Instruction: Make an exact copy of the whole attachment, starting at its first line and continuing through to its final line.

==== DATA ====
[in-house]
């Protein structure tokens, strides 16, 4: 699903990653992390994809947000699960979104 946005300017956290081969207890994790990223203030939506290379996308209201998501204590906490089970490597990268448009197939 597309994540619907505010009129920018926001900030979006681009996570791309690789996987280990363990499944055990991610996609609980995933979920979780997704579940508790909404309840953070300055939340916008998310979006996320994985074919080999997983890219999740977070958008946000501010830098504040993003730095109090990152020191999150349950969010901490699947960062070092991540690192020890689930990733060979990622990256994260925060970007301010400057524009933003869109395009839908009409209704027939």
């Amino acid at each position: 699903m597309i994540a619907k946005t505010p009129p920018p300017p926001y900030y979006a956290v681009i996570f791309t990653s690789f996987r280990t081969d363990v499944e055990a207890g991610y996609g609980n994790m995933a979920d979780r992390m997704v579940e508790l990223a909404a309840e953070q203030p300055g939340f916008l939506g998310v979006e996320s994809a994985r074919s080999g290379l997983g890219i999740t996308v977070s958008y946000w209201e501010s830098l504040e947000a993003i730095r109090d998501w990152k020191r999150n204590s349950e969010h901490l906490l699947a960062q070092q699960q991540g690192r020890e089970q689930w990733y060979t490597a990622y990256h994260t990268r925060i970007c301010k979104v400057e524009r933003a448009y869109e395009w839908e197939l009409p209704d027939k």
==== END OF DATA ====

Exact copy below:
[in-house]
């Protein structure tokens, strides 16, 4: 699903990653992390994809947000699960979104 946005300017956290081969207890994790990223203030939506290379996308209201998501204590906490089970490597990268448009197939 597309994540619907505010009129920018926001900030979006681009996570791309690789996987280990363990499944055990991610996609609980995933979920979780997704579940508790909404309840953070300055939340916008998310979006996320994985074919080999997983890219999740977070958008946000501010830098504040993003730095109090990152020191999150349950969010901490699947960062070092991540690192020890689930990733060979990622990256994260925060970007301010400057524009933003869109395009839908009409209704027939």
């Amino acid at each position: 699903m597309i994540a619907k946005t505010p009129p920018p300017p926001y900030y979006a956290v681009i996570f791309t990653s690789f996987r280990t081969d363990v499944e055990a207890g991610y996609g609980n994790m995933a979920d979780r992390m997704v579940e508790l990223a909404a309840e953070q203030p300055g939340f916008l939506g998310v979006e996320s994809a994985r074919s080999g290379l997983g890219i999740t996308v977070s958008y946000w209201e501010s830098l504040e947000a993003i730095r109090d998501w990152k020191r999150n204590s349950e969010h901490l906490l699947a960062q070092q699960q991540g690192r020890e089970q689930w990733y060979t490597a990622y990256h994260t990268r925060i970007c301010k979104v400057e524009r933003a448009y869109e395009w839908e197939l009409p209704d027939k």